Dozens of pinwheels will line the perimeter of Mobile’s Child Advocacy Center (CAC) throughout the month of April, but director Andy Wynne says those only account for a fraction of the children who will come through the center’s doors seeking justice and healing in 2019.
“There are thousands of children who are being abused every day in our community,” Wynne said. “We probably have four or five hundred of what they call initial interviews, but there will be about 3,000 people walk through those doors this year, including children, parents and family.”
April is National Child Abuse Prevention Month, which means there will be blue billboards, yard signs and T-shirts around Mobile bringing awareness to the subject. However, for the staff at the CAC on Springhill Avenue, preventing the sexual abuse of minors and helping children who have been abused find comfort and healing has been a year-round mission for three decades.
The CAC works directly with local law enfrcoment and counseling agencies to serve victims of childhood sexual abuse, as well as their non-offending families, by providing a safe space for interviews with a trained team to assist the victims through the criminal prosecution process.
Some of the agencies working with the CAC directly include the Mobile Police Department, Prichard Police Department, Mobile County Sheriff’s Office, Mobile County District Attorney’s office, Mobile Department of Human Resources and the private counseling service Lifelines.
The resources offered through the CAC put a trusted advocate by a child’s side throughout what is almost always an extremely difficult process. From practice court sessions to personalized counseling and family services, the CAC acts as a centralized location for abuse victims.
According to Wynne, it’s also one that couldn’t operate without the community’s support.
“About 75 percent of all our resources come from private individuals. What the center does is a never-ending cycle, but our job is minor compared to what our children face,” Wynne said. “They come in the midst of significant trauma, and to see them six months later come skipping down the hall asking for snacks … it may seem minor, but it’s major for those children.”
Wynne, who has spent decades working in child welfare at St. Mary’s Home and most recently with the Strickland Youth Center, said when helping abused children, it’s critical not only to get them to safety and bring perpetrators to justice, but also to help the healing process get started.
“When you do that, you can create a whole new generation who are not going to be abusers,” he added. “We know most of the time abusers were abused, and we can help stop the cycle.”
While it is grim subject matter, Child Abuse Awareness is important for organizations like the CAC that depend on community support, especially because it continues to be a significant problem in the local community. Wynne said the CAC takes on an average of 87 new cases every month.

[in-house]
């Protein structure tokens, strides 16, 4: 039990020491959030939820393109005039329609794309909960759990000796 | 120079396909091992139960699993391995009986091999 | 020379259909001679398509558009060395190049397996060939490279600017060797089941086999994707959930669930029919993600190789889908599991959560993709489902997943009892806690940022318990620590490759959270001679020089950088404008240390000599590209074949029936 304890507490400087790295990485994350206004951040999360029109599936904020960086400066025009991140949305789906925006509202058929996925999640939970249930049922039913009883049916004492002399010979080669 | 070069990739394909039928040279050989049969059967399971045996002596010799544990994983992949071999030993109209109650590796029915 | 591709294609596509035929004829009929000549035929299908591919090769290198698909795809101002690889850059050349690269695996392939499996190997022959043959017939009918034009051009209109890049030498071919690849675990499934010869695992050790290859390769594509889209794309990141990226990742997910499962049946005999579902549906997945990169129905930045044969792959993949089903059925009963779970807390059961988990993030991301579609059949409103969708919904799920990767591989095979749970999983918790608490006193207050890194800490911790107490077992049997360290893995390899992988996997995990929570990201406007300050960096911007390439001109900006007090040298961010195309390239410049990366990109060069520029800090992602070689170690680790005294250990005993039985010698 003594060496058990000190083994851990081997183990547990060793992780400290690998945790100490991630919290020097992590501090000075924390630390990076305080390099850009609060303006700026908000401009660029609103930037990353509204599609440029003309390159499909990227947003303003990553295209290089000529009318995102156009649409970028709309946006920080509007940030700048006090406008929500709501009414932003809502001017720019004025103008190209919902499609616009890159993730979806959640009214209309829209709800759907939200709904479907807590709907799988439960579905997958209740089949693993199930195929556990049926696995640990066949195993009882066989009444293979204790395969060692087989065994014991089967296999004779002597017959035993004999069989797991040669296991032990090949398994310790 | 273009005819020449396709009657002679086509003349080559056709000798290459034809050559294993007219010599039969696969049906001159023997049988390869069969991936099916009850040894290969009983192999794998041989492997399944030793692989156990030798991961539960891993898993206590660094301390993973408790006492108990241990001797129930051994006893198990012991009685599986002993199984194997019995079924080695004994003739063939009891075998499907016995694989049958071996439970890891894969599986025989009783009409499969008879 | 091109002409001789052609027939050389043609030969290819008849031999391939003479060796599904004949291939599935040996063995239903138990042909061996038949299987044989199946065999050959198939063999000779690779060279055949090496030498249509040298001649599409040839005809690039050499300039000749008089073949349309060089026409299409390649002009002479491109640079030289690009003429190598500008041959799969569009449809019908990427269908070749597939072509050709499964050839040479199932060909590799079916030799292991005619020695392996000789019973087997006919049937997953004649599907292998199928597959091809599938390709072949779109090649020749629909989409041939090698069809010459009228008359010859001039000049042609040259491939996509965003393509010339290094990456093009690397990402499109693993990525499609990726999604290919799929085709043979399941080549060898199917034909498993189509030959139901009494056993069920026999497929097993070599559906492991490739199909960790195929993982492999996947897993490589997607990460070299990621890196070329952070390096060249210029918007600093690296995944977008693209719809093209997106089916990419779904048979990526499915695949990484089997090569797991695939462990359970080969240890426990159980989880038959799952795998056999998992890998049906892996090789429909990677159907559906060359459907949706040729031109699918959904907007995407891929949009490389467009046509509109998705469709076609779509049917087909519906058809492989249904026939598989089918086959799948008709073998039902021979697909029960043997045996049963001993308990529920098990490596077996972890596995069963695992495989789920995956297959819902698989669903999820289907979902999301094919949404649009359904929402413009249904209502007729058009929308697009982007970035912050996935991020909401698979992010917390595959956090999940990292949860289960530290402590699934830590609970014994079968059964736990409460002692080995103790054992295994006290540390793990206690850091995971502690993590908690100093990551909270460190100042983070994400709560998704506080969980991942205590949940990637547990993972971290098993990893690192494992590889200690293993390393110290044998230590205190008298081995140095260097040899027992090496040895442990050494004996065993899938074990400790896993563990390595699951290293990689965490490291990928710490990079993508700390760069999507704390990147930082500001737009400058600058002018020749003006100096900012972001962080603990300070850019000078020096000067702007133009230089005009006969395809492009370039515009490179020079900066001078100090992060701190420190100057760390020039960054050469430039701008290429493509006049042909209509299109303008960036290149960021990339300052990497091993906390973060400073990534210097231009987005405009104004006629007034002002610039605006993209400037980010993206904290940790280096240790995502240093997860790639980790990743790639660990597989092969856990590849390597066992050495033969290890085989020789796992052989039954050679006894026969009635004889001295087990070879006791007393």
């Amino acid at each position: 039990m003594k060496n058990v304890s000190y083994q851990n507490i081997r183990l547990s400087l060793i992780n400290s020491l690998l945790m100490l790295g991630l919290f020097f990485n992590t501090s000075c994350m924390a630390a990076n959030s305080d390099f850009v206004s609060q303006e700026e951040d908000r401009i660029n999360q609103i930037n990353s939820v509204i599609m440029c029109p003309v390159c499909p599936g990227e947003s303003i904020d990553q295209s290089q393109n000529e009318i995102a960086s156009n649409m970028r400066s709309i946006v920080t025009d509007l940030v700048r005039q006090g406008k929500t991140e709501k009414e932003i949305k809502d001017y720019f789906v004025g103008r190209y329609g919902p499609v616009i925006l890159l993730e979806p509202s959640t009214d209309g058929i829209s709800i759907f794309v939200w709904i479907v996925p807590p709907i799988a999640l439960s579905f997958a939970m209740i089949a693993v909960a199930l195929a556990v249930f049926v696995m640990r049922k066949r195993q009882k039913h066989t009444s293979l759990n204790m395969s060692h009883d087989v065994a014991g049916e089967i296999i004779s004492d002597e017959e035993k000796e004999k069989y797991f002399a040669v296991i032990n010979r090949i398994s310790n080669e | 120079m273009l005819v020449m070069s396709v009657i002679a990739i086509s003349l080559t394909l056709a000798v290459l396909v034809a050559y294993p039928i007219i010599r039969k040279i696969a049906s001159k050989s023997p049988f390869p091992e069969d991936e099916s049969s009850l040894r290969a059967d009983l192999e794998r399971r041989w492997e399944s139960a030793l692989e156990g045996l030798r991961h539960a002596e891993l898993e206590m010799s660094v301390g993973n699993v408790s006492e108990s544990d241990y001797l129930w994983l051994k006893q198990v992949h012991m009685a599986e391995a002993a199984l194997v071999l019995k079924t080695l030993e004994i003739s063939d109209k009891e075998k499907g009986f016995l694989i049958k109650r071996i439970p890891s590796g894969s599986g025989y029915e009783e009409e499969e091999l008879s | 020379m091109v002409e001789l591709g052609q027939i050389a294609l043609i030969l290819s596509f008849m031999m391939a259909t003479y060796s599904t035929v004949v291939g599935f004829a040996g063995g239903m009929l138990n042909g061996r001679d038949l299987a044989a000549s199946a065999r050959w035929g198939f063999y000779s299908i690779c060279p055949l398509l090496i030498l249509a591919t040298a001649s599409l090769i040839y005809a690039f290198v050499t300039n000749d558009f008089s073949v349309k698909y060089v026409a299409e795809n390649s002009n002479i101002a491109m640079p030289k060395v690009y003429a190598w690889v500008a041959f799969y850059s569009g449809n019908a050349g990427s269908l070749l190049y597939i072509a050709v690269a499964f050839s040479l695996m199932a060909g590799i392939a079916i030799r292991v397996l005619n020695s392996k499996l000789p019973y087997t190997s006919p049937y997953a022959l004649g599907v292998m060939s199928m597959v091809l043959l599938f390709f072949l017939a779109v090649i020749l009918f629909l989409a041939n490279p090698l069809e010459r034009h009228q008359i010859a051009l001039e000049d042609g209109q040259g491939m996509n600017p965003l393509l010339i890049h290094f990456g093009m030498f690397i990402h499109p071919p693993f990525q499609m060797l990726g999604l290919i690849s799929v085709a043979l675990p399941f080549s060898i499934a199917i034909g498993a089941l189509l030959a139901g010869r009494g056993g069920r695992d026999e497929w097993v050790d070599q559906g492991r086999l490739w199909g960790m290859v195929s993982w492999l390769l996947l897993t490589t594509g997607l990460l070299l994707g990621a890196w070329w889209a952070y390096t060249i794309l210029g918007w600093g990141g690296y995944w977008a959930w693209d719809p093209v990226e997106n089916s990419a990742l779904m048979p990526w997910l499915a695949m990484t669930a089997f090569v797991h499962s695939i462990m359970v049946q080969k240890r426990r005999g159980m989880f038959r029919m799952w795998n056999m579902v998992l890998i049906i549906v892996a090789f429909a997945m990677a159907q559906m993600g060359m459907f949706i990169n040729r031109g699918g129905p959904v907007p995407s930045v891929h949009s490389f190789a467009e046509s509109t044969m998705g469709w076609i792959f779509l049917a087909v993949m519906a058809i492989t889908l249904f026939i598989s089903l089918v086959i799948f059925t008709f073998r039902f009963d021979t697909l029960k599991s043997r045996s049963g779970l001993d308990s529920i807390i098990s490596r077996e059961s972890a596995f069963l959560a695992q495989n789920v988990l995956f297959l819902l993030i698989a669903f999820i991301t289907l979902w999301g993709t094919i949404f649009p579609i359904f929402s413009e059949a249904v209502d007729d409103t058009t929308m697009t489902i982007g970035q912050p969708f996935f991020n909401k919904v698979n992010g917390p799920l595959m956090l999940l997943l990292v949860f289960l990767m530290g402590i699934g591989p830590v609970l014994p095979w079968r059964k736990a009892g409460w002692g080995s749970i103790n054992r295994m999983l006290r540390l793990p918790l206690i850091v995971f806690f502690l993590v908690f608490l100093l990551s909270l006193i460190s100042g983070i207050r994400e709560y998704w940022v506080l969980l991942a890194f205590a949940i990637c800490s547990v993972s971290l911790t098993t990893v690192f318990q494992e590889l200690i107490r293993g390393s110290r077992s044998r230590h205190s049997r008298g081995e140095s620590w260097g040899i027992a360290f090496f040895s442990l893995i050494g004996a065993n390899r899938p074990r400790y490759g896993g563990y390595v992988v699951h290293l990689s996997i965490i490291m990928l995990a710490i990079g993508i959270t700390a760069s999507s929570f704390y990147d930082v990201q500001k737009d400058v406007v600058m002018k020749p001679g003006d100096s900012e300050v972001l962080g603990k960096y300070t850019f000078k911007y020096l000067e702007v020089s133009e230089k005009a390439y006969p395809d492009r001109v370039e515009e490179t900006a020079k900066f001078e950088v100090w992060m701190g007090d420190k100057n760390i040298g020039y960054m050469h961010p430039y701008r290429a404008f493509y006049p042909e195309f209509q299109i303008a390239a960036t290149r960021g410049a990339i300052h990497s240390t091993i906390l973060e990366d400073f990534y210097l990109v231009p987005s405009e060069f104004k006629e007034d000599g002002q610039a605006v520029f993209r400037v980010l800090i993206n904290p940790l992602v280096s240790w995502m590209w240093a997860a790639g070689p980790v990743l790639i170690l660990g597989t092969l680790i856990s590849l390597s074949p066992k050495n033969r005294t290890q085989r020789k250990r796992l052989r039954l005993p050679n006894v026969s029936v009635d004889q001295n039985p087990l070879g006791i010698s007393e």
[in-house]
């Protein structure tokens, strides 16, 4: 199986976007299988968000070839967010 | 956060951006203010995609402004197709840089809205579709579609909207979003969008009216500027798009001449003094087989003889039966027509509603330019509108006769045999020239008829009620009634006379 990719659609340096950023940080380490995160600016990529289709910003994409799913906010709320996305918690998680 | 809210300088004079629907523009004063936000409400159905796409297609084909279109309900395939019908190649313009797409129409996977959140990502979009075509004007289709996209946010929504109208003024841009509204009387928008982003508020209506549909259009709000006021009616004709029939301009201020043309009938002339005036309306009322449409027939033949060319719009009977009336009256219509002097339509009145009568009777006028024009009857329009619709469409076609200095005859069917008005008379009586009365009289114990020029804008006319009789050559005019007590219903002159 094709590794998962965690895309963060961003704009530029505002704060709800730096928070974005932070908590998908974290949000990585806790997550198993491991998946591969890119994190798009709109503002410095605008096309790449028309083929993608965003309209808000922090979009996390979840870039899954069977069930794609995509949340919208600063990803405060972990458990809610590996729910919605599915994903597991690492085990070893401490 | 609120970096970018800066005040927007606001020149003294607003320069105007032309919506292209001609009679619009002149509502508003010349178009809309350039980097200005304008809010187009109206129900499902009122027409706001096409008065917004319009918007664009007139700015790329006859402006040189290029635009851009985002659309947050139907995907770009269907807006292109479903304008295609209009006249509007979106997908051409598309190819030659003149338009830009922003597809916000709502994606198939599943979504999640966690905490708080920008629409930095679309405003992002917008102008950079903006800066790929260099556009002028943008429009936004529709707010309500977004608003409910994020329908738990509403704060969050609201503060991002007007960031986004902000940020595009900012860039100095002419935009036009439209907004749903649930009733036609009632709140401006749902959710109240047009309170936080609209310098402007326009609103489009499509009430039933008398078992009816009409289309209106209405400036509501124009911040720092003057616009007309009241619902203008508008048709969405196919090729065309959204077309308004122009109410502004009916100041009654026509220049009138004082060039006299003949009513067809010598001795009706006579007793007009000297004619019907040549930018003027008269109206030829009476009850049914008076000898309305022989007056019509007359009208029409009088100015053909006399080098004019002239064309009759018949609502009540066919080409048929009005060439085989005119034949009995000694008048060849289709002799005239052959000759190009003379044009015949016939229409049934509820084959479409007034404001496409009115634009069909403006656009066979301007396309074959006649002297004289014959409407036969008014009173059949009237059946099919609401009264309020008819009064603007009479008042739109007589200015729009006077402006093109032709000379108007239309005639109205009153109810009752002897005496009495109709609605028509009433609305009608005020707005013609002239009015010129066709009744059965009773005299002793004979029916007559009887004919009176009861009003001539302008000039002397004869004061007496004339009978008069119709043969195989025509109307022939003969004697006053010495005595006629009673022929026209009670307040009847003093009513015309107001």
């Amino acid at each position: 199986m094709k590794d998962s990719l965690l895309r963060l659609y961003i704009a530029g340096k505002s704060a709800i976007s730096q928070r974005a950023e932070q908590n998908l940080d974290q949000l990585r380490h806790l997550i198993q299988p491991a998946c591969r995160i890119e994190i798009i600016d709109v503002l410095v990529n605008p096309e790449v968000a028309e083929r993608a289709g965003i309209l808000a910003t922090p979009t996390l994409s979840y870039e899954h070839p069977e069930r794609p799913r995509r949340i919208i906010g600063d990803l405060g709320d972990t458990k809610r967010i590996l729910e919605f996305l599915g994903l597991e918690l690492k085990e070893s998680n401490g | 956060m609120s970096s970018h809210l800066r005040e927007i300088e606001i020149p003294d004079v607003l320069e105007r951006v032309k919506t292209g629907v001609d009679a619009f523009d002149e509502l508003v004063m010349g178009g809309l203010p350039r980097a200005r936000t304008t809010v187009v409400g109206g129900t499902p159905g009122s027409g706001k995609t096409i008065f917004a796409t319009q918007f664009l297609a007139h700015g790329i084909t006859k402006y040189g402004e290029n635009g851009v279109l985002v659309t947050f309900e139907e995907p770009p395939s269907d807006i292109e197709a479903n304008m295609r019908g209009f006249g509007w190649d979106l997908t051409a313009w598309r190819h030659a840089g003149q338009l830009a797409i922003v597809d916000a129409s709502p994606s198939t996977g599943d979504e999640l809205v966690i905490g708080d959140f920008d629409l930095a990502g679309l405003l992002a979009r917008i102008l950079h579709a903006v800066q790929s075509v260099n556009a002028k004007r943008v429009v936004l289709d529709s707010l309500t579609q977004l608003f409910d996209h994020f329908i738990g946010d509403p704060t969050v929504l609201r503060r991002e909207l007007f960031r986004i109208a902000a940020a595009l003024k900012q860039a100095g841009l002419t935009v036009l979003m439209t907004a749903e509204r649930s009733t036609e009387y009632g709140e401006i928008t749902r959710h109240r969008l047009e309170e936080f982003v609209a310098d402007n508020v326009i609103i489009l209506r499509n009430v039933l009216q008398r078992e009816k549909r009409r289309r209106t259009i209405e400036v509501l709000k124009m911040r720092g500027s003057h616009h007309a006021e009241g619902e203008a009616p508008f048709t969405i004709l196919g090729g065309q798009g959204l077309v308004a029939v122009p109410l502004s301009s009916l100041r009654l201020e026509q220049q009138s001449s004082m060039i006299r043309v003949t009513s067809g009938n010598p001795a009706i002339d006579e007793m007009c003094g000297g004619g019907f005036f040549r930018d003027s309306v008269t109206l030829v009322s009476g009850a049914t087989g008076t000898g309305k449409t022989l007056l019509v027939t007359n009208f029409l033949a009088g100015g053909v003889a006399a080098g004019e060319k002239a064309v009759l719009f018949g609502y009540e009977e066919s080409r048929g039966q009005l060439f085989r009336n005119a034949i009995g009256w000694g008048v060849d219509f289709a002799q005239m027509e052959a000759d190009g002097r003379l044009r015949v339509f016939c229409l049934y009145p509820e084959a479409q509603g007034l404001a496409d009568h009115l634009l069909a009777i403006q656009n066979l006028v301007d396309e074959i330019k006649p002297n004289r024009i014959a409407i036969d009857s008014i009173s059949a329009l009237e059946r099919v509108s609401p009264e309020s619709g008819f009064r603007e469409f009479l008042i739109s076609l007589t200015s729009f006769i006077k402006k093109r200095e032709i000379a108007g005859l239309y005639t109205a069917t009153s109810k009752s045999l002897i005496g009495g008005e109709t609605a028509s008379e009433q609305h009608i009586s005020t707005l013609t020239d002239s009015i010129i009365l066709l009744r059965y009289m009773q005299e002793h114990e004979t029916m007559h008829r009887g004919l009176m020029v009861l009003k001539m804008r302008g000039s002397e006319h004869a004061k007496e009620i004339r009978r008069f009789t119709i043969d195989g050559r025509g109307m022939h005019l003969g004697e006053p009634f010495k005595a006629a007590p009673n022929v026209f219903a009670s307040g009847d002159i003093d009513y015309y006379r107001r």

Wynne said even in those cases that don’t result in prosecution, such an allegation is typically an indicator a child is living in a difficult situation. When no charges are filed, those children can still take advantage of the counseling services CAC provides every day.
This year, to help spread awareness, Lamar Advertising donated more than a dozen billboards to CAC across the greater Mobile area. MPD Chief Lawrence Battiste and District Attorney Ashley Rich also spoke April 1 about the role CAC plays in bringing child sex offenders to justice.
According to Rich, one of her assistant district attorneys works out of the CAC every day and coordinates with criminal investigators and childhood counselors to help law enforcement get the information it needs in a setting that is comfortable and safe for victimized children.
She said the center remains crucial to the work her office does in sexual abuse cases, and went on to call the employees and volunteers who work there “incredible,” “kindhearted” people. In his remarks, Battiste echoed similar praise of the CAC staff, whom he said have a difficult job.
“Victims of these crimes are often too young to speak for themselves and depend on the investigators and social workers who spend time getting them ready to go to court,” Battiste said. “Many times we look at justice as prosecution, but justice for a young child can just be the ability to heal and recover from that trauma. This center has consistently made sure victims of child abuse have an opportunity to heal and move on past that terrible experience.”
More information about the services CAC provides and how to help support its mission can be found on the organization’s website, cacmobile.org, or by phone at 251-432-1101.
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